Women, Wellness, & Wisdom

PMS: A Woman’s Monthly Madness

PMS:  A Woman’s Monthly Madness

PMS: A Woman’s Monthly Madness

Vandna Jerath, MD

Dr. Jerath will be discussing this topic live on Denver Channel 7News on June 14, 2011 at 6:30am.


Premenstrual Syndrome (PMS) is defined by the American College of Obstetricians and Gynecologists (ACOG) as “the cyclic occurrence of symptoms that are of sufficient severity to interfere with some aspects of life and that appear with consistent and predictable relationship to the menses.”  Typically, PMS is a syndrome with physical, emotional and/or psychological manifestations.  Symptoms occur after ovulation and are most significant 5-7 days before the menses and subside within 4 days after the onset of menses. 


PMS can affect women of any reproductive age, but is most common between age 25-45.  75 – 85% of women will have at least one symptom or some form of PMS.   Many women will find their symptoms tolerable, but 20-30% will have clinically significant PMS with moderate to severe symptoms that have an adverse affect on their life.  3-5% of women will have debilitating PMS with a disruption of daily, social, and work activities and a significant impairment of their lifestyle.  These women have a severe variant known as PMDD – Premenstrual Dysphoric Disorder.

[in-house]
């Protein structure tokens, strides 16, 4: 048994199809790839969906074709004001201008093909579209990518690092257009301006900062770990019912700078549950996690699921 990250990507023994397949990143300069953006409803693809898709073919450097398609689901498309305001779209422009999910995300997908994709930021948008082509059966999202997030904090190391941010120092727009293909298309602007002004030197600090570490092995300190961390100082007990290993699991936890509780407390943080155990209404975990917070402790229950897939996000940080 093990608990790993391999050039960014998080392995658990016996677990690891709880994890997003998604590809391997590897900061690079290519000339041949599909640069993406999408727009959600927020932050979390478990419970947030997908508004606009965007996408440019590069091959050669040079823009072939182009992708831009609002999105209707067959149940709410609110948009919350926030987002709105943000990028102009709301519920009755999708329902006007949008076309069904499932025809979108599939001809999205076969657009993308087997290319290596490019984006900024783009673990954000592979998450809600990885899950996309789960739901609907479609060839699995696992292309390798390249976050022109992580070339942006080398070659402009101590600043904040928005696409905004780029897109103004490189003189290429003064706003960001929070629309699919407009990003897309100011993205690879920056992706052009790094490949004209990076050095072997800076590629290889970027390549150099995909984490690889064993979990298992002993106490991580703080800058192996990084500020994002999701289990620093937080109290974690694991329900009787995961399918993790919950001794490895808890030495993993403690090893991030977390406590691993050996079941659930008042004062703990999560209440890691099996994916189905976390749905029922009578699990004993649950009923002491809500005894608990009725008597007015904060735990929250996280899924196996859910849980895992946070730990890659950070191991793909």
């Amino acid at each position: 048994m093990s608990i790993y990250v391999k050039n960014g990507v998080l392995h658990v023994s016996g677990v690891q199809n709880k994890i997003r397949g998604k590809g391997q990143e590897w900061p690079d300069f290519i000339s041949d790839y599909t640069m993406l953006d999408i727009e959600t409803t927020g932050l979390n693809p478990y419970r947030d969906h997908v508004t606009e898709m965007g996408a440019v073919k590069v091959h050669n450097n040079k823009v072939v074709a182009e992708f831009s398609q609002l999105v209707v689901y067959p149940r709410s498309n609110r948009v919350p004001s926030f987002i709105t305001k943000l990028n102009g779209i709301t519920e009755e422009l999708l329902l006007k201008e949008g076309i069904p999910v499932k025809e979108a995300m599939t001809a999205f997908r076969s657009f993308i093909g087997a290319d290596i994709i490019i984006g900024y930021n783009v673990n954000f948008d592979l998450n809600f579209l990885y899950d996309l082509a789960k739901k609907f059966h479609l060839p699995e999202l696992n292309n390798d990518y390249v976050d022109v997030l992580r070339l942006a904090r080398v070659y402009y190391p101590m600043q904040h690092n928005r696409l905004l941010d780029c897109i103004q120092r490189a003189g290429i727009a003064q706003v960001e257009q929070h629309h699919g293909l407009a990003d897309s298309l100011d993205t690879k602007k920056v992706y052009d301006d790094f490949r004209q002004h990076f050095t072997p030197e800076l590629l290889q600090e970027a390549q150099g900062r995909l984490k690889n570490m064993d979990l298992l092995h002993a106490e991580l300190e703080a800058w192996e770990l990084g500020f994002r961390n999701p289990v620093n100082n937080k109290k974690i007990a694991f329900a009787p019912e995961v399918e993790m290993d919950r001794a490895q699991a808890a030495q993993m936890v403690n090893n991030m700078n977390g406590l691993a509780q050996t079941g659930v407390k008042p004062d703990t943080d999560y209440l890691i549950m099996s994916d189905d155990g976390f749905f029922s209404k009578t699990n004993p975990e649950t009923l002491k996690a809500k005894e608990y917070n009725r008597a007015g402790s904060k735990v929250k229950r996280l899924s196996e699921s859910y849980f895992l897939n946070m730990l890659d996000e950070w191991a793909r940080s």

Risk factors and the cause of PMS or PMDD are still unknown and research continues, but symptoms are thought to occur due to an imbalance or alteration of cyclic physiologic hormones and brain chemicals known as neurotransmitters, particularly an insufficient amount of serotonin.


Symptoms include an affective or mood component and/or a somatic or physical component: 


Emotional/Mood Symptoms



  • Crying

  • Angry outbursts or mood swings

  • Depressed mood

  • Anxiety

  • Irritability

  • Social withdrawal

  • Poor concentration

Physical Symptoms



  • Breast tenderness

  • Bloating

  • Constipation

  • Weight gain

  • Swelling

  • Acne

  • Headache

  • Fatigue

  • Sleep disturbances – insomnia or hypersomnia

  • Appetite changes/food cravings

 


PMS can mimic several medical conditions including hypothyroidism, irritable bowel syndrome, chronic fatigue syndrome, fibromyalgia, migraines, and depression/mood disorders.  The best way to diagnose PMS is to keep a comprehensive menstrual diary outlining symptoms for 2-3 cycles.  If symptoms typically occur after ovulation, before menses, and resolve after menses, they are consistent with PMS.  A variety of menstrual diaries can be found on the internet or most smart phones will have a useful app for charting. 


There is no “cure” for PMS, but there are multiple options to reduce PMS symptoms.  Treatment regimens include lifestyle modifications, alternative therapies, and medications:


Lifestyle Modifications



  • Stress reduction and support

  • Relaxation

  • Aerobic exercise – release endorphins which improve mood

  • Healthy diet –

    • Smaller and frequent meals

    • Reduce sugar and fat intake

    • Increase complex carbohydrates (whole grains, fruits, vegetables)

    • Calcium rich foods